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By Saxe Brickenden
This profile originally appeared in the April/May 2019 issue of WiFi HiFi Magazine
He’d only make a passing reference to his challenges, and I’d have to dig. Roger doesn’t like to complain. And when I would sense the tip of a horrifying iceberg, he would wave me through like a traffic cop at passing rubberneckers. I soon realized there had been some struggle on Roger’s path to success.
Roger Delarosbil is President and CEO of Signature Audio Video in Ottawa. Having shared a hotel room with him before, I knew he was tidy, and I’ve never seen the man intoxicated. But in this interview, I learned much more about what makes Roger extraordinary.
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Roger was born in 1962 in a little town in Northern Ontario called Haileybury, and his family moved to Sudbury when he was 7. There, his father got a job as a foreman and was seriously injured in a mining accident. There were frequent accidents and scant compensation in those days. His mother had to find work and his dad had to stay home. “It was not good. We were extremely poor. So I decided that I was going to change the pattern. I wasn’t going to live like that or get myself into a position like theirs. I didn’t want my kids to grow up the way I did.”
Barely in his mid-teens, Roger got a job dressing mannequins in the windows of the Fairweather store in Sudbury. Fairweather’s parent Dylex owned other stores as well, and at just 18 years old, Roger moved into commission sales at Big Steel, the only young men’s’ fashion store in the city. He was quickly promoted to sales manager. “We climbed into the top five in Canada for sales and profitability.”
Expanding his talents into sales, a co-worker’s mom turned Roger on to the earnings potential of aesthetics products, so he went on the road doing live demos for beauty shops. “I would wrap some lady in clay or algae, and would explain all the processes and why they should be selling this stuff. I’d write an order and that was my evening. I was an okay-looking kid, so I did very well.”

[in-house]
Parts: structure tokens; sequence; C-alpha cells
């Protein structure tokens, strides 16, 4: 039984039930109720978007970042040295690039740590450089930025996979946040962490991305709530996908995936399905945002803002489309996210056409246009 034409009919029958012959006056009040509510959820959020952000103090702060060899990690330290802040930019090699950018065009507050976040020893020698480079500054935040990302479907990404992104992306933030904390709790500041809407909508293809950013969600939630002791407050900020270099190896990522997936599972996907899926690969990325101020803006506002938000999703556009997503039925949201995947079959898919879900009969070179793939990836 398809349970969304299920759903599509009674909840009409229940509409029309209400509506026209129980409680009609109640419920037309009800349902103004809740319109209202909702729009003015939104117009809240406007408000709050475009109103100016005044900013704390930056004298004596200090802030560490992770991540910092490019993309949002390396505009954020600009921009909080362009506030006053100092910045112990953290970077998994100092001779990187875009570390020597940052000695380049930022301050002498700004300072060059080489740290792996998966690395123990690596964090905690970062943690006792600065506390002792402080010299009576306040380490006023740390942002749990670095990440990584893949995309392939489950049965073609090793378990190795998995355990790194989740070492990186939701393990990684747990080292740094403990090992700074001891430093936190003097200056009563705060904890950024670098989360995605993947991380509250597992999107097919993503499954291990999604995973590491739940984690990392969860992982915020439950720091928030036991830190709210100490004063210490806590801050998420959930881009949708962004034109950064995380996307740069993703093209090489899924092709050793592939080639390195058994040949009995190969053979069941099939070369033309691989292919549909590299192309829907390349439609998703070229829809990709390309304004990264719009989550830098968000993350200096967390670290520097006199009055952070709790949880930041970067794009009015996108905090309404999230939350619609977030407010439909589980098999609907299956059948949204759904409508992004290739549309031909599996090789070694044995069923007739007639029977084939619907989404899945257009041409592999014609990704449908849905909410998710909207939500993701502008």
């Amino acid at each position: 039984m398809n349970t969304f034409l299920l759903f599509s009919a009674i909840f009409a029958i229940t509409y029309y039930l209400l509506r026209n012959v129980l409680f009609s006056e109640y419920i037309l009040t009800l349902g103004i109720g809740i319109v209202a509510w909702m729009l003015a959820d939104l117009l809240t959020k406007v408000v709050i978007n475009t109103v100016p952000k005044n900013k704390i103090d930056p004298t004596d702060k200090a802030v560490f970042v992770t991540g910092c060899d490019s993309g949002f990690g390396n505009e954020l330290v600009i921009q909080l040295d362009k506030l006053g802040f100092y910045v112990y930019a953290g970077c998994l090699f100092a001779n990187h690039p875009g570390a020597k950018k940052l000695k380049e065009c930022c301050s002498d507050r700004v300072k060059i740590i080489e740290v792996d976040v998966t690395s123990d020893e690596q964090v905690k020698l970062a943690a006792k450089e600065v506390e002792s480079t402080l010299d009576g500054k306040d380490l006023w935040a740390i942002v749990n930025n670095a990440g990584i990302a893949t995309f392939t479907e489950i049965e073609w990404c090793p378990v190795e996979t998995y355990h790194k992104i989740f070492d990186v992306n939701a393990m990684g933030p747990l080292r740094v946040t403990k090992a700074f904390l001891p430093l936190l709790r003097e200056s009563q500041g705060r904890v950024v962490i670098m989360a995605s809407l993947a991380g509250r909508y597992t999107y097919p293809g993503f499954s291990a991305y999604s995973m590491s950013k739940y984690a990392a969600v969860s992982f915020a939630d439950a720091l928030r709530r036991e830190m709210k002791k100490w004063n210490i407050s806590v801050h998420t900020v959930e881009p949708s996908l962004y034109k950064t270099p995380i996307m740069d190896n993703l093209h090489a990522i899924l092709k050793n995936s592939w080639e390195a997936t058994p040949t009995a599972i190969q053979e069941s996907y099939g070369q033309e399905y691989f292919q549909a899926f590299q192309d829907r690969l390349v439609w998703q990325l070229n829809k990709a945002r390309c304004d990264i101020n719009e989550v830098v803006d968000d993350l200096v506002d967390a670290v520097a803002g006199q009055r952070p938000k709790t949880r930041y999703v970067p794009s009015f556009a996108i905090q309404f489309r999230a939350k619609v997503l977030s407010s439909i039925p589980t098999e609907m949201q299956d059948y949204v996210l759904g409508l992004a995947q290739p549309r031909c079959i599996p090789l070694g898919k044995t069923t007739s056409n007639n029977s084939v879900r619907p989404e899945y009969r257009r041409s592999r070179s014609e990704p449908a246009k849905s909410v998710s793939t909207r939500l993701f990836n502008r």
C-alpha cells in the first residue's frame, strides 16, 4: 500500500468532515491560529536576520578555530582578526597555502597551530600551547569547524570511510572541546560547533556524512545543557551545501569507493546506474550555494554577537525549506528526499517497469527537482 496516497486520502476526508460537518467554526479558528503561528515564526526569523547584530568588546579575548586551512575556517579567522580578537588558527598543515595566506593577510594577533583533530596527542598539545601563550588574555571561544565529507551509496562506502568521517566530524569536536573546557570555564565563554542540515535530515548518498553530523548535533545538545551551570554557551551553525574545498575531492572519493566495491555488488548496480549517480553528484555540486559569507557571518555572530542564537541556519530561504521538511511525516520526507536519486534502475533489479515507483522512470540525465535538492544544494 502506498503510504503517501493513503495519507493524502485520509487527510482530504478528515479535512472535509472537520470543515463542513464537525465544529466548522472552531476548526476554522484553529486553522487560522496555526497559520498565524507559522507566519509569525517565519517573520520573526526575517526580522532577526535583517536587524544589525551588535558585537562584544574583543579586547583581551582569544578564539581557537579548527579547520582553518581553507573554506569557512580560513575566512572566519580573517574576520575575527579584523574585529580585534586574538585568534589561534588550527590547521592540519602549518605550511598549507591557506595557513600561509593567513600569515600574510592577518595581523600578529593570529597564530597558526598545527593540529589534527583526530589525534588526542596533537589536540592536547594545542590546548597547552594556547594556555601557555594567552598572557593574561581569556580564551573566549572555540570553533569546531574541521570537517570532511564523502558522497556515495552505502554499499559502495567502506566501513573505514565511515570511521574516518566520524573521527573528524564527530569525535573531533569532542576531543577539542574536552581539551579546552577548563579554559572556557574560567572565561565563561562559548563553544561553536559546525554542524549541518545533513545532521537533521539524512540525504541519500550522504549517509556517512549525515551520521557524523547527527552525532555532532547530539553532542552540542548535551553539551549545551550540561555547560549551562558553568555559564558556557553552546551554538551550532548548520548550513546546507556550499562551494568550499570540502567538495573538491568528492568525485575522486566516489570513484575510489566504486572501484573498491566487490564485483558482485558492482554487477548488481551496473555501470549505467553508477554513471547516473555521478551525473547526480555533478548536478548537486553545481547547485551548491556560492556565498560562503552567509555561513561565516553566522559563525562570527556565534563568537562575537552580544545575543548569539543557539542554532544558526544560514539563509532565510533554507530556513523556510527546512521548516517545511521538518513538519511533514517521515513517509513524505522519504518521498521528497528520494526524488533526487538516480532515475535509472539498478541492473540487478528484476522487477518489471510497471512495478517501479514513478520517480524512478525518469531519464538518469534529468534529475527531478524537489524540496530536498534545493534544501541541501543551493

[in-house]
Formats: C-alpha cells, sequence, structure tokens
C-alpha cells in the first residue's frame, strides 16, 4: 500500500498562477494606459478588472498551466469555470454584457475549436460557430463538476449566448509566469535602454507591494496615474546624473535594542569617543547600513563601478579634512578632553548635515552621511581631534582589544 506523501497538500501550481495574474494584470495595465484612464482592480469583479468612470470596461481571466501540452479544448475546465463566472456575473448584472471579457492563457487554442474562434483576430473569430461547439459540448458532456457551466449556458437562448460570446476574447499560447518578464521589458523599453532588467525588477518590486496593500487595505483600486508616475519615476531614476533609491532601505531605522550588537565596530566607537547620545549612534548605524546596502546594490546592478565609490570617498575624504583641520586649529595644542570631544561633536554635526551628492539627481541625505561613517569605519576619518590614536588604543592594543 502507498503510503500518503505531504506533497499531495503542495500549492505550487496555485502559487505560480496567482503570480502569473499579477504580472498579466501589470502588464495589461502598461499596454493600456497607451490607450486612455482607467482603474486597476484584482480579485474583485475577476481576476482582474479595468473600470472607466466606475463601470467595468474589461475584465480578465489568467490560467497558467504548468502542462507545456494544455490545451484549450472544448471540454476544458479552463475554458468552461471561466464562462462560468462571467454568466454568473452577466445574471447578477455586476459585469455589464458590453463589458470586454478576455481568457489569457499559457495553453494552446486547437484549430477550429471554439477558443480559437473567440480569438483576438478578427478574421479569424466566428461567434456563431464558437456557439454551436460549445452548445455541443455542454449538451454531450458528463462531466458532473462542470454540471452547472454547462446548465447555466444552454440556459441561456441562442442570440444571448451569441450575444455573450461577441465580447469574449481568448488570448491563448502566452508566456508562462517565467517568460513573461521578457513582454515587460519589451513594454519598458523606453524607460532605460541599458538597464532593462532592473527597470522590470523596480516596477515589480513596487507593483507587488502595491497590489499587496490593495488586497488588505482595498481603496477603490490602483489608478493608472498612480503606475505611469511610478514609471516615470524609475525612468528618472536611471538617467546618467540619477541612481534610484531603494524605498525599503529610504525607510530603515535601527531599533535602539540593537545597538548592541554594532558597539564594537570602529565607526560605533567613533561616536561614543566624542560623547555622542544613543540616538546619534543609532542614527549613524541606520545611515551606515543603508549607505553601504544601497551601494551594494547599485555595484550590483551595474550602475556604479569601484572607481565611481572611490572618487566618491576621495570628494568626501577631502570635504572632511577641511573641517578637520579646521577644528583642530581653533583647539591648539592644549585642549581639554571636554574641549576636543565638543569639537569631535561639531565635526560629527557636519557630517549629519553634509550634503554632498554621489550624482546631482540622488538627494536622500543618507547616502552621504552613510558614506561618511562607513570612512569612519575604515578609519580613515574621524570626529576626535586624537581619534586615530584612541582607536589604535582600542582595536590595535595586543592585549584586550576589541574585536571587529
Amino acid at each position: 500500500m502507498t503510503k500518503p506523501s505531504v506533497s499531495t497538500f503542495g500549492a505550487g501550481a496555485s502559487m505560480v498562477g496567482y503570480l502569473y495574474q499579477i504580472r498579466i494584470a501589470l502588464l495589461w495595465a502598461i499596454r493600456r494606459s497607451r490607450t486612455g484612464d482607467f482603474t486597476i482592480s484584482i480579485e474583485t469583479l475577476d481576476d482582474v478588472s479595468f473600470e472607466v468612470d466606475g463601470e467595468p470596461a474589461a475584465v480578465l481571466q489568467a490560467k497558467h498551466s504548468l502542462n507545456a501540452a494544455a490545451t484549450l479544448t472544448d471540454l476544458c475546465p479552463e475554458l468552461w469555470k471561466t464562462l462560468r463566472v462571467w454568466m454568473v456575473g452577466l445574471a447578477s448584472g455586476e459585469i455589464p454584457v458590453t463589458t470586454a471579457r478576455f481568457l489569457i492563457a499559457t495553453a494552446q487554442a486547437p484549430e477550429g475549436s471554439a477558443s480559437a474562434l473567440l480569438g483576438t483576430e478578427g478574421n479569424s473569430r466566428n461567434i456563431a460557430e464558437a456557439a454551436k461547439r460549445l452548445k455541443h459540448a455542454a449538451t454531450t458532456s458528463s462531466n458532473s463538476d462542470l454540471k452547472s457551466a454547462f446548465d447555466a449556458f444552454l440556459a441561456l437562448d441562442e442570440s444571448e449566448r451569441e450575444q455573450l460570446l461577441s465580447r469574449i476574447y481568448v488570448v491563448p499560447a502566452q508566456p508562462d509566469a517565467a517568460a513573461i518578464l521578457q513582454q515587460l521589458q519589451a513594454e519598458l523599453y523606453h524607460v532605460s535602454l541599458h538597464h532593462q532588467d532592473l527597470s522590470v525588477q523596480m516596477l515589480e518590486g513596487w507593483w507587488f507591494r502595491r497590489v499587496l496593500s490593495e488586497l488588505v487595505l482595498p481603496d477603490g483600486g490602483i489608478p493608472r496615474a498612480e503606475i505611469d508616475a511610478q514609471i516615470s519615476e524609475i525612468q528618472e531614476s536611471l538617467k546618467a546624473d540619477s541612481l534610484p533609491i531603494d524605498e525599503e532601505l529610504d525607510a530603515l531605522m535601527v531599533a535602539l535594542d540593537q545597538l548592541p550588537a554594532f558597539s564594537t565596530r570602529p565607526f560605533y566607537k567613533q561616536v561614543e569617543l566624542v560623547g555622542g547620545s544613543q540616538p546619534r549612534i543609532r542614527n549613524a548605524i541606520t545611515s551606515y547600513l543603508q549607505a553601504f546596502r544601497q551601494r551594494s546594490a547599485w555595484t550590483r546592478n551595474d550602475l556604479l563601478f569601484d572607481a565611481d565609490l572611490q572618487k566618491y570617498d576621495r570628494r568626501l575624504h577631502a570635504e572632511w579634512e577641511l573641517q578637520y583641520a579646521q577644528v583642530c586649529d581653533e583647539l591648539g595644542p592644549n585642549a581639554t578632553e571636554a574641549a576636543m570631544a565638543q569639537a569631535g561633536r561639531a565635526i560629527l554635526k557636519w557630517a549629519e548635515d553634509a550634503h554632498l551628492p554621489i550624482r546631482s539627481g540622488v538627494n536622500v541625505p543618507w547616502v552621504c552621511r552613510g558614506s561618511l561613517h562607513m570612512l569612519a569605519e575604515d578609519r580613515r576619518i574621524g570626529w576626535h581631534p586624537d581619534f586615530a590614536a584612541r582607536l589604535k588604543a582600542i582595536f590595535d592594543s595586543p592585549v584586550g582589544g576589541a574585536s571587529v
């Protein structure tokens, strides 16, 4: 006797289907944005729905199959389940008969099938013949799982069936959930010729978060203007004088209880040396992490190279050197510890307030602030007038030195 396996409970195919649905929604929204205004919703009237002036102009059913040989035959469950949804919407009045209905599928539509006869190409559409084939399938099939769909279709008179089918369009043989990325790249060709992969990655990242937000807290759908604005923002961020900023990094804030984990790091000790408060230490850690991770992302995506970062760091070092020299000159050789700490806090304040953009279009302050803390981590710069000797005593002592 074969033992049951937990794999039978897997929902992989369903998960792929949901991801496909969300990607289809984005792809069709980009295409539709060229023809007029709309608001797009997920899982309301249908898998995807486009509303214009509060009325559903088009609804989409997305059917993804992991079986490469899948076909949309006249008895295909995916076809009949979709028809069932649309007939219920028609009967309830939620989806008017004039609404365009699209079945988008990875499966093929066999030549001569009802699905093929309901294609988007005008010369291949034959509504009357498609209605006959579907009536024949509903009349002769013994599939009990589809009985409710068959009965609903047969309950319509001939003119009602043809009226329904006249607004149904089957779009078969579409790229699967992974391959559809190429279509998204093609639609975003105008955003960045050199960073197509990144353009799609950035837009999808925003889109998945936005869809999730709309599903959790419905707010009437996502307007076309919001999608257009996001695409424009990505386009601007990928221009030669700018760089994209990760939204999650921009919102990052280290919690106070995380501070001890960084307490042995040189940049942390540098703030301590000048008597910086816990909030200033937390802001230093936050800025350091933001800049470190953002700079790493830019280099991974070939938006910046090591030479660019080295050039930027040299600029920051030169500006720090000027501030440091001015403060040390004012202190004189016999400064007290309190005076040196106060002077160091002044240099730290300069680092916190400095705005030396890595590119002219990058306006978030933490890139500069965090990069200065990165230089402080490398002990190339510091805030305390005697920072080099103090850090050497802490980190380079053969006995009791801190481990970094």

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Moving forward, Rogers relocated to Ottawa, but made the 10-hour round trip to Sudbury and back every weekend because his mother had developed cancer. “My mom died when I was 19. I’ve lost all my family to cancer. My father died six years ago. Alcide, my brother who worked at Signature AV, died a year later. And my sister a year after him.”
In the early ‘80s, Roger met a family who would become very dear to him. “Gilles Langlois interviewed me for a job at Langlois Car Radio. They were under-performing, doing about $300,000, mostly with Ford dealerships. I got the job and six years later when I left them, they were doing over $3 million a year. They are still in business today.” Roger had sensed an opportunity and expanded the mix to performance car parts. “I’d gone to some dealerships and said, ‘give me a base car and we’ll put great suspension, wheels, a performance body kit, an upgraded aftermarket stereo, give it a special name, and you’ll sell it and boost your profit dollars.’ One dealership gave me a shot. We delivered the car and it lasted just three hours in their showroom. We ended up getting an open PO to deliver as many of these as we could build.”
Roger joined national distributor Trends Electronics in 1991 when the company was just starting. They gave him a territory, and a guaranteed salary, but they had few dealers. Just a list of targets. “By the end of my first year, I had over 60 dealers and they had given me an award for highest growth.” He stayed with Trends for six years, during which time the late Mitch Irving became a mentor for Roger. But again, it was time to move forward. “My wife and I had decided to start a family. The owners of one of my small accounts in Ottawa, Stereo Plus Kanata, pitched me on buying 50 per cent of their store, and I felt ready.” Roger bought his partner Susan out 10 years later. “And here we are today in a new building on my own property, and things are good.”
West Ottawa was booming with tech. “We grew from a staff of three, and by the time we moved into our new building, we had 25. The people who have been with me since the beginning are now my family. We take care of each other.”
Even on his days off, Roger is up early. “I can’t wait to get at the day. One of our favourite things to do together is to pack the ATVs into the trailer and Francine and I go deep woods riding for a whole afternoon, and go swimming together. Usually we follow a trail with a GPS and find a little lake and have a picnic.”
Roger took up riding motorcycles, and in five years, he has owned five bikes. He has happily settled on a Suzuki GSXR 1000. “It’s a bit like my Ducati Super Sport except it is Japanese and has no issues. On a bike, I’m in high concentration mode and it takes my mind off work. And when the time is right, it’s on my bucket list to do a trip with my boys.
“The other thing I love to do on a week night is meet friends at the track and race each other for a couple of hours. I always have a Cobra or Mustang in the garage. I just purchased a 2003 10th anniversary SVT Cobra that has 7,400 miles on it, although it still looks brand new.”
Roger has a lot of miles on his own personal odometer, but you’d never guess.